Susan Schnur: Rochelle, how did this journey begin?
My son Aron was 25, two weeks away from graduating from medical school. After his final rotation—he was volunteering at Hadassah Hospital in Jerusalem—he detoured to Turkey for a short vacation. We had just spoken by phone, and he had said, “Oh, Mom, you’ve got to visit here. The people are remarkable, the country is beautiful.”
My husband was talking our daughter Ana to the airport when the phone rang. It was the State Department. A bus had gone off the road into a ravine. Twenty-three people had died. I saw my husband coming up our walk, I went out to tell him, he buckled. I crawled into bed. The house became crowded with people. I would come down for a bit, then go back to bed, close the door. It was too much. I kept wanting to drink something hot. I was freezing, just freezing. People kept bringing me hot water.
That first week was a blur. I took reality in very small doses. After a while, I felt as though someone were saying to me, “Okay, now you are going to live in hell, and your job is to plant flowers in it. That’s what we need to do.”
You teach Judaic Studies to second- and fourth-graders at Charles E. Smith Jewish Day School. How did you handle your loss and grief with your students?
They were afraid to visit me during the shiva week, but they all did. We had immediately planted this garden in Aron’s memory in our backyard, and it gave my students and me a focal point, something that let us talk less frighteningly about life and death, about the struggle and the need to make the world beautiful. They kept worrying, “Will you be different, Geveret Sobel?” They wanted me to be the same. I told them that I would be sad, but that I would be with them and that would give me warmth.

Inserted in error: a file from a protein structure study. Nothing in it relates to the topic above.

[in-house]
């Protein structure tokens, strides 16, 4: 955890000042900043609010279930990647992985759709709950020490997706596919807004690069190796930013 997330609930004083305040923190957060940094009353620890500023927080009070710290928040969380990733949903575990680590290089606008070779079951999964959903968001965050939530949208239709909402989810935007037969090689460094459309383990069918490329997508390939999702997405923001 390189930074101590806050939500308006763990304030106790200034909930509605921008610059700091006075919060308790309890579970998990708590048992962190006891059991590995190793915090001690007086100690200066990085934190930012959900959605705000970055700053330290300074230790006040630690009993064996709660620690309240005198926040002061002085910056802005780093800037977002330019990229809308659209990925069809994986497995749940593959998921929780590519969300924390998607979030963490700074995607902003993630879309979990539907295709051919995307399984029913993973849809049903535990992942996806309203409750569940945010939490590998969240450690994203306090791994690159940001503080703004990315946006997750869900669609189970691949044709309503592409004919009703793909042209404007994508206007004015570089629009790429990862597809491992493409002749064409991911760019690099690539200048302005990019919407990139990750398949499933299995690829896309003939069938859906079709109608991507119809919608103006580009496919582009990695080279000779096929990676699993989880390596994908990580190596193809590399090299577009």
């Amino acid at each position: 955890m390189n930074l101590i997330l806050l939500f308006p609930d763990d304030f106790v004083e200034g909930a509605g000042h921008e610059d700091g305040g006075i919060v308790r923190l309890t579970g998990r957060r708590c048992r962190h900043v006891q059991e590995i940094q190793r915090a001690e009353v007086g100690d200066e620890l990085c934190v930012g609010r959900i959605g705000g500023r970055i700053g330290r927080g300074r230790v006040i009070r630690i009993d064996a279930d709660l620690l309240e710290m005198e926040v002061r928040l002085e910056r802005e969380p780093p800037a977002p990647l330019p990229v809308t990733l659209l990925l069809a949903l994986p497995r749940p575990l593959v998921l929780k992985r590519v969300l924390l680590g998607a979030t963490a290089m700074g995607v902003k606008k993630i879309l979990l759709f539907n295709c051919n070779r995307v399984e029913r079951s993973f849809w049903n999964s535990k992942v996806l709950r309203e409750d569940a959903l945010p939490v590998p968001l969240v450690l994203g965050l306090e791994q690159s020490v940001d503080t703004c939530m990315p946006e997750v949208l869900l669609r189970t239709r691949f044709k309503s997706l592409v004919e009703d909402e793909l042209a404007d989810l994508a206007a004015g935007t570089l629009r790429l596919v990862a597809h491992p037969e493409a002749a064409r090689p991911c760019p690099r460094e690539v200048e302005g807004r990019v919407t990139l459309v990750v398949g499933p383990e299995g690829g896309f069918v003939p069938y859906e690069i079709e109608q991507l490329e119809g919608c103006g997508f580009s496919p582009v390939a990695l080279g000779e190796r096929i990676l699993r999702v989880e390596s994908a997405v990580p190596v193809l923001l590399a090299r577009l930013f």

And then you started moving to take action?
Well, everyone grieves in his or her own way. One day I found myself shouting to the walls. “I am not going to be a victim! I am not going to be a victim! We are not victims!” I couldn’t tolerate that feeling. There are groups that call themselves “victims’ organizations”, and it took me some time to realize that this characterization didn’t work for me. I needed to be fully proactive. I couldn’t save Aron, but perhaps I could save other mothers’ children.
And then several things happened. My husband and I had gotten a document signed by the American Ambassador in Turkey, and one day I just called him. I said, “Mark, I don’t know what to do with my grief. Tell me what I can do in Turkey with my grief.” We went through a lot of possibilities. He said, “I’m tired of sending body bags home. Why don’t you start an organization like MADD [Mothers Against Drunk Driving]?”
That sat well with me. It was the kind of thing that Aron would do; Aron fixed problems. He had started an acting club for kids on an oncology ward. His apartment had been vandalized by teenage kids in Baltimore, and he responded by starting a basketball team for them! When Ethiopian kids started coming to Israel, Aron flew there to work with them. I have a wonderful photo of him encircled by these children. I thought, “I’m going to fix this—in a sense, with Aron. Because Aron can’t.”